Awareness is an interesting concept in financial markets because most of the participants will say they know their investments inside out but, most of the time, they will fail to describe what they don’t know. This part is about shining light on this paradox while highlighting the limits of awareness by exposing the opposite of it: ignorance.
We believe being aware of what informative elements we are missing gives us insights into building a better investment process. While, it may seem very theoretical, this addition to our framework gives us the essential tool we need to keep our evolution the central piece of our future development and not forever operate under bounded rationality.
Referring to different investment styles, firms will be using different informative elements and having their own interpretation to maximize alpha prediction. The natural question that follows is: How do we take into consideration what is ignored into the decision? Let’s start by comparing two styles: concentrated and factor investing.
The concentrated portfolio manager will spend an enormous amount of resources to understand every aspect of the business model and evaluate the competition to find ways of unlocking long-term value. They will mostly ignore any signals the high-frequency trading firms will spend resources on.
On the other hand, factor investing firms will have a rule-based approach, using broadly available financial data to build financial ratios and rank securities. Thereafter, the decision will be based upon the rankings, while ignoring the business model, the competition, and the technical trading signals.
At this point, it should be clear that the ignorance of some informative elements is being showcased by many market participants. Continuing with the equation framework we had in the previous part, we can further break it down in 4 sections:
The part in red can be interpreted as the most important informative elements the investment style takes into consideration.
The part in blue is the style applied to the information, we can have two different styles applied to identical inputs.
The part in green is what we are unable to predict, a form of unknown unknown accompanied with a randomness effect.
The part in purple is the known unknown, key informative elements ignored.
To complete, we are giving an example of what two different investment styles looks like using our framework.
Let’s elaborate on the last part of the equation. As we recall, investment is all about making choices. Ignorance plays a central part whether it’s chosen on purpose or by laziness. The choice to ignore is a form of awareness. A natural question is: why does it matter?
We think this gives a much-needed addition to our framework to understand investment biases in general. We would like to remind our readers how diversified the market participants are. For those having CNBC or Bloomberg TV open in the background while working, you can hear investment shows telling people:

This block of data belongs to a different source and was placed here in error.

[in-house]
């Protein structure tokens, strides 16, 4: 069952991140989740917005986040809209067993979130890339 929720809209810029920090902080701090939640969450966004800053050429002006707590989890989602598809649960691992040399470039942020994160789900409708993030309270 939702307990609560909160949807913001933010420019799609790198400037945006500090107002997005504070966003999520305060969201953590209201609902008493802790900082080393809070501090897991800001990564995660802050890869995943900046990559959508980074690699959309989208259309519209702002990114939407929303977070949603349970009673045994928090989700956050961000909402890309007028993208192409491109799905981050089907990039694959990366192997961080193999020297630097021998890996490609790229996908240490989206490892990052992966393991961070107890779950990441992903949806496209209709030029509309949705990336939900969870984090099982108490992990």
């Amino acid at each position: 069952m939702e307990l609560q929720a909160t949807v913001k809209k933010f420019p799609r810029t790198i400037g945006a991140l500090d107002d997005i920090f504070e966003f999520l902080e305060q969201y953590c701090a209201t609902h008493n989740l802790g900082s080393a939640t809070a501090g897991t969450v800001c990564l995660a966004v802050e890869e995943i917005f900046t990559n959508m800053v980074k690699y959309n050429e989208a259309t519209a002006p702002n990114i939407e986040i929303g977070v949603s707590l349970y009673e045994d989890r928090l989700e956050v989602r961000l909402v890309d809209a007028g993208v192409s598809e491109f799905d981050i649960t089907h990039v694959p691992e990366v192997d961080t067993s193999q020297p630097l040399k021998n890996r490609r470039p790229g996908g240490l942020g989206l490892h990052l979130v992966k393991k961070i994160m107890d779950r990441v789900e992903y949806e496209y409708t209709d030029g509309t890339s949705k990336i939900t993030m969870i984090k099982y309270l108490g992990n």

“When fundamentals are murky, I like to fall back on technical analysis, markets are a buy right now.”
“The Dow Jones is struggling to support on here, around that 50-day moving average, we would not be buying here.”
“We are confident about a turnaround in inventory and consumer demand, a confirmation the economic data should give us this week, buy the dip.”
“We are not buying the dip here, because there is a recession risk.”
This should give our readers a sense of how this plays out daily. Those quotes were taken a few days apart. They should have presented the same information. We see how the investment style combined with the awareness of the different informative elements can give diverging perspectives.
At Evovest, our awareness of our ignorance is present in our continuous R&D efforts. This characteristic is central to the service we offer. By knowing we lack information, we can have a plan to diminish its possible negative effects and work towards an architecture that aims to include as much informative elements as possible.
To summarize our framework at this point:
We have a simple problem to solve, which is to accurately predict the alpha of stocks to build an investment portfolio.
This task is a function of how well we can obtain and interpret different informative elements and the amount of investment decisions we can make out it.
Obtaining and interpreting the same information can give different results based on the investment style the market participants apply.
Market participants often ignore important pieces of informative elements based on their preferences.
The next part of the discovery series will be a critic of factor investing, which we are too often compared to. We will highlight how we are able to extract more information than a simple rule-based investment strategy by using state-of-the-art machine learning methods.